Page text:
Yeah, this one just isn’t pretty. I’m dropping the “over” and sticking with “whelmed.” Nothing can crush me and telling my body all day that I’m “overwhelmed” isn’t a good message to send it. I’d never even think of saying “you’re being crushed” over and over. From now on I’ll be whelmed with an awesome full list of things to participate in and whelmed with gratitude.

3. Anxiety

Definition: A feeling of unease, typically about an imminent event or something with an uncertain outcome.
I don’t buy this one. The word “anxiety” doesn’t say exactly how you feel. I believe there’s some buried energy and using the general word of “anxiety” can let us off the hook of figuring out what’s really there. It’s repressed “something” in my opinion. I rarely have this one these days (although I am human), but when I do, I’m calling myself to the challenge of figuring out “what” is sitting beneath it just waiting to be acknowledged.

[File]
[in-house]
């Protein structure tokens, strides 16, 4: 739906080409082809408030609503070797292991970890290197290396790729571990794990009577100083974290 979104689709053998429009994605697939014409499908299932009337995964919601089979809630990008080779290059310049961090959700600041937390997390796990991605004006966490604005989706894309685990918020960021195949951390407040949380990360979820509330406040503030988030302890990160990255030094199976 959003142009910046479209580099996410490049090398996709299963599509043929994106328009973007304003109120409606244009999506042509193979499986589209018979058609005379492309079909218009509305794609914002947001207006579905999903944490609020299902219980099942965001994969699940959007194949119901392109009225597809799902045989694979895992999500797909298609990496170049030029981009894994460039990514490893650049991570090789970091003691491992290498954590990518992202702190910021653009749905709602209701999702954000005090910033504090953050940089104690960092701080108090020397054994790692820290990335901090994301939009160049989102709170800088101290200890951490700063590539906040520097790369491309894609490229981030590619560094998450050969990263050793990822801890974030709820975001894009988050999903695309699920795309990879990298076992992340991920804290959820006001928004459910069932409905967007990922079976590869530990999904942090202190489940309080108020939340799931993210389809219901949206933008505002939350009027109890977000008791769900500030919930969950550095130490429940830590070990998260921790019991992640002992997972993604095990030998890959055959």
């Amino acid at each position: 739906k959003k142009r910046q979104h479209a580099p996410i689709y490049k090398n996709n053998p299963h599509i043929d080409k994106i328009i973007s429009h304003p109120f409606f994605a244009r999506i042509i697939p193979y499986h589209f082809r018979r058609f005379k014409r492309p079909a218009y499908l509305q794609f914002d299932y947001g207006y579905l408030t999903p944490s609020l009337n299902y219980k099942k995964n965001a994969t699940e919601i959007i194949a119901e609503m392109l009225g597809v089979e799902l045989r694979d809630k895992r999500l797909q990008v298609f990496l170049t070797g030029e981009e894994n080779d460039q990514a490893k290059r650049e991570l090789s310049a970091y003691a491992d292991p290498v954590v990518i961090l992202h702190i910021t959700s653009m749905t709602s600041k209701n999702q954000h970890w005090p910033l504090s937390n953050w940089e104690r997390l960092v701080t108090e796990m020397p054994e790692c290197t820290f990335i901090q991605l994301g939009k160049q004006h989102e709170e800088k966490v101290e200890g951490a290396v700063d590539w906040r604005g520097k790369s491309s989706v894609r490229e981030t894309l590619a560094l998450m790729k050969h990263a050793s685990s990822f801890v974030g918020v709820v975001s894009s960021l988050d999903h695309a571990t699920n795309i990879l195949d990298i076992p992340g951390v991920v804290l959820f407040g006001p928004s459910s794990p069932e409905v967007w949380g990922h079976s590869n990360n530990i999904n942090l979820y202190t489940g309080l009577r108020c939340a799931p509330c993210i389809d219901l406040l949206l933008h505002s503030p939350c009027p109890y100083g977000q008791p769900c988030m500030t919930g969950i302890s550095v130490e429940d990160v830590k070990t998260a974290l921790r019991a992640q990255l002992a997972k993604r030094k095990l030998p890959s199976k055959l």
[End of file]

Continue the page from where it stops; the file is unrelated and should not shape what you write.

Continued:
4. Chronic

Definition: Persisting for a long time or constantly recurring.
I’m all about beliefs and this is one I don’t wish to carry anymore. I’ve learned if a belief doesn’t work for you, you can “unsubscribe” so to speak. Chronic is something you are experiencing for a long period of time. And naming it “chronic” isn’t in any way aligning with the belief that it will pass sooner rather than later, right?

5. Should

Definition: Used to indicate obligation, duty, or correctness, typically when criticizing someone’s actions.